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Wednesday, June 20, 2012

Sanchez v. Valencia Holding Co: Court of Appeal Invalidates Arbitration Agreement on Unconscionability Grounds

In Sanchez v. Valencia Holding Company, LLC (11/23/11) 200 Cal.App.4th 11, a car buyer brought a putative class action against a car dealer, alleging violations of the Consumers Legal Remedies Act ("CLRA"), the Unfair Competition Law ("UCL"), and other California statutes.  The dealer moved to compel individual arbitration based on its sales contract, which contained an arbitration clause and class action waiver.  The trial court (Los Angeles Superior, Judge Rex Heeseman) denied the motion, holding that the buyer had a statutory right to maintain a class action under the CLRA.  Because the arbitration clause contained a "poison pill" -- a statement that it was not to be enforced if the class action waiver was found unenforceable -- the court denied the motion.  

The dealer appealed, and the Court affirmed, although on different grounds.  Rather than addressing the class action waiver, the Court held that other aspects of the arbitration provision were procedurally and substantively unconscionable, and that unconscionability permeated the agreement such that it could not be enforced.  

The Court began by reviewing unconscionability law in California and by holding that "
Concepcion ... does not preclude the application of the unconscionability doctrine to determine whether an arbitration provision is unenforceable."  Id. at 23, citing Rent–A–Center, West, Inc. v. Jackson (2010) ––– U.S. –––– (given language in arbitration agreement authorizing arbitrator to decide the agreement's “enforceability,” the arbitrator, rather than the trial court, should decide whether the agreement was unconscionable and therefore unenforceable).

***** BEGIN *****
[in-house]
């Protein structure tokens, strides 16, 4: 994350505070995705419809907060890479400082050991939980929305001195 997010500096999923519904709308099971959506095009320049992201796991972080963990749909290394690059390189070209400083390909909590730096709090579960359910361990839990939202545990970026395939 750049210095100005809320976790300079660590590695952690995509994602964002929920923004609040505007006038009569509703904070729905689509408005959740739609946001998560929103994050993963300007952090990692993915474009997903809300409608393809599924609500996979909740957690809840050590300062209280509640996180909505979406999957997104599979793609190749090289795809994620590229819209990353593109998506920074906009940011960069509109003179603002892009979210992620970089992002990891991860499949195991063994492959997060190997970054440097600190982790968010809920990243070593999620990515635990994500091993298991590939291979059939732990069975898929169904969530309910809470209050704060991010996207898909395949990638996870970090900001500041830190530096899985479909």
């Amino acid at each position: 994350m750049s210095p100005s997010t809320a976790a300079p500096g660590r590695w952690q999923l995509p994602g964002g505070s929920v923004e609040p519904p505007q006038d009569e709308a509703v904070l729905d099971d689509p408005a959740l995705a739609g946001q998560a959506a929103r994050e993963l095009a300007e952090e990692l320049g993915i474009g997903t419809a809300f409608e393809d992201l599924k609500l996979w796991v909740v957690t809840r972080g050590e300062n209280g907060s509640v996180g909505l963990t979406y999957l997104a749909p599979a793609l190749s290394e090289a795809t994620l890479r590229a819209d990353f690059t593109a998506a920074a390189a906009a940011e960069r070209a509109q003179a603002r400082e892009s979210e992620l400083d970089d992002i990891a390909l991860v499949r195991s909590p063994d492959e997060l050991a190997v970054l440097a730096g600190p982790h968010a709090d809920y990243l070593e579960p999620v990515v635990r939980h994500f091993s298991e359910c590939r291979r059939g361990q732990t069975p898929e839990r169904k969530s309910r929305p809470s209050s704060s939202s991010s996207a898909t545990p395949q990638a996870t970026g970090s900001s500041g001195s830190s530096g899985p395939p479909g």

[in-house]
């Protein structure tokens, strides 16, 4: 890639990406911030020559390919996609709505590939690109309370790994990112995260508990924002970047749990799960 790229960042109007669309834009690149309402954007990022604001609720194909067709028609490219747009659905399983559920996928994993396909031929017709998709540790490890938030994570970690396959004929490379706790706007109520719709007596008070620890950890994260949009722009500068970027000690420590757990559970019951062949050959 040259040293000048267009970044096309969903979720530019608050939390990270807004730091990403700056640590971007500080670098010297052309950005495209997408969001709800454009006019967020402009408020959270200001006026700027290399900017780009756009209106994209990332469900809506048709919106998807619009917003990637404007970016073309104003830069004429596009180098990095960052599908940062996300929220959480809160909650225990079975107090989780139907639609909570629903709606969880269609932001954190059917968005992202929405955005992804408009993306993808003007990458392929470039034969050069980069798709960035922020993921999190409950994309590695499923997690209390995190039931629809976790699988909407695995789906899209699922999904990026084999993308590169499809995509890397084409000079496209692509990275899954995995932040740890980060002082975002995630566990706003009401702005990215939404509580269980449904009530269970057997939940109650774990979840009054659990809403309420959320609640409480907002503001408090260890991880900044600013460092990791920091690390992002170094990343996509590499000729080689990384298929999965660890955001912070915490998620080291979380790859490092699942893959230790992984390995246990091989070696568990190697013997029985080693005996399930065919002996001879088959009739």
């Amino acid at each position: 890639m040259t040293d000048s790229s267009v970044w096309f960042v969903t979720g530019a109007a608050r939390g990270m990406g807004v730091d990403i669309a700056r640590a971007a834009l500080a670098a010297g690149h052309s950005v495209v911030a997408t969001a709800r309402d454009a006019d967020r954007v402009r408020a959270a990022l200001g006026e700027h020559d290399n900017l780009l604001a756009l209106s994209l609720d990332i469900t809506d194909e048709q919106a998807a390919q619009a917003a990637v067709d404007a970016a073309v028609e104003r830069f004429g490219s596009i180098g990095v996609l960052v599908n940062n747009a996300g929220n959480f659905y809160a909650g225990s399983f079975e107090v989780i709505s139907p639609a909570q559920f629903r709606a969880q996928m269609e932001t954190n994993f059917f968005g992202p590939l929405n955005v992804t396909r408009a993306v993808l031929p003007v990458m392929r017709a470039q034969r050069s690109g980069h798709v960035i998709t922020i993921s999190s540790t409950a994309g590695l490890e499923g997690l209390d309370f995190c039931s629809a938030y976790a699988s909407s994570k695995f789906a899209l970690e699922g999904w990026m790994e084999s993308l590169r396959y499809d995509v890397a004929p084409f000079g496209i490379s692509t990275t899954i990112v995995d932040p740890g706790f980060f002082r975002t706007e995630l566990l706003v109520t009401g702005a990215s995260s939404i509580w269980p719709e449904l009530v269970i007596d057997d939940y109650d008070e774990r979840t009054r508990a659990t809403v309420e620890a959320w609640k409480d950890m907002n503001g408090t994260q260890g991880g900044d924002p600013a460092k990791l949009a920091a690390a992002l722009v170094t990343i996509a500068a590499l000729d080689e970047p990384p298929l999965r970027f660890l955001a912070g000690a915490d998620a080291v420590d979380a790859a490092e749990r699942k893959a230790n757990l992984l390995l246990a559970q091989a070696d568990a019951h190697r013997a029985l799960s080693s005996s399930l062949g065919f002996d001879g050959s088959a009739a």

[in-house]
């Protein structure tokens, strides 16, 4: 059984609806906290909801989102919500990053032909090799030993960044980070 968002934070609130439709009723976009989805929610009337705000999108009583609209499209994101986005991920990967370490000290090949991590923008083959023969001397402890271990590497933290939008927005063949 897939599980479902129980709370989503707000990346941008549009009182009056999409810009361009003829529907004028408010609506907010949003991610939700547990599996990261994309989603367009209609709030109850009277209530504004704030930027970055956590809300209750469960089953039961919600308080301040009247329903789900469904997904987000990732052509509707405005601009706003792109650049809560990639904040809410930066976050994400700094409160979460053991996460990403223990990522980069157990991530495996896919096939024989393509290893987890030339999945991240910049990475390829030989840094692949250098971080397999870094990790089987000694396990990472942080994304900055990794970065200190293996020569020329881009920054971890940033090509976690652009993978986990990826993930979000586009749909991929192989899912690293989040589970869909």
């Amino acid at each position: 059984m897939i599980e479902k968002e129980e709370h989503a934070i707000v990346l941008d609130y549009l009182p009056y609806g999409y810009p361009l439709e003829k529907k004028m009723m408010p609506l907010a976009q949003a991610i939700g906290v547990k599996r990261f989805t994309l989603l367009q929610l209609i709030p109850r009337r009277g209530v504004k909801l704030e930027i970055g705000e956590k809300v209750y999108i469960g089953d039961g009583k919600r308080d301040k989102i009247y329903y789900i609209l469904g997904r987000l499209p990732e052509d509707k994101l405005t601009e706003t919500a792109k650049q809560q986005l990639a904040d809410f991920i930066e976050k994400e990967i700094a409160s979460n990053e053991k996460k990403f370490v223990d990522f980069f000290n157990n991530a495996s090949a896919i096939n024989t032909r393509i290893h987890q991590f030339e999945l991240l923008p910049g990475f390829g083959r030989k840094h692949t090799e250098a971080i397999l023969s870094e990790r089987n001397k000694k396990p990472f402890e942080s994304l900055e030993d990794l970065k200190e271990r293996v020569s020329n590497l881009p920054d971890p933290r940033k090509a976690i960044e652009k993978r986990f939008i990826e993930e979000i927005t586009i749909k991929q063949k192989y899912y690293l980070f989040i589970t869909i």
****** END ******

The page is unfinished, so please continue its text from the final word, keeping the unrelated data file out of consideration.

Thus, Concepcion is inapplicable where, as here, we are not addressing the enforceability of a class action waiver or a judicially imposed procedure that is inconsistent with the arbitration provision and the purposes of the Federal Arbitration Act (FAA)

The Court went on to find that the arbitration agreement was procedurally unconscionable in that the defendant presented it on a 'take it or leave it' basis with no opportunity to negotiate, and it was placed on the back of the last page in small font with reduced line spacing.  Id. at 24-25.  The Court found the agreement substantively unconscionable in that it contained four one-sided provisions, separate and apart from the class action waiver:  
First, a party who loses before the single arbitrator may appeal to a panel of three arbitrators if the award exceeds $100,000. Second, an appeal is permitted if the award includes injunctive relief. Third, the appealing party must pay, in advance, "the filing fee and other arbitration costs subject to a final determination by the arbitrators of a fair apportionment of costs." Fourth, the provision exempts repossession from arbitration while requiring that a request for injunctive relief be submitted to arbitration. Although these provisions may appear neutral on their face, they have the effect of placing an unduly harsh burden on the buyer. 
Id. at 26.  Finally, the Court declined to strike these provisions from the agreement and instead held that the trial court properly refused to compel arbitration.  

The opinion is available here

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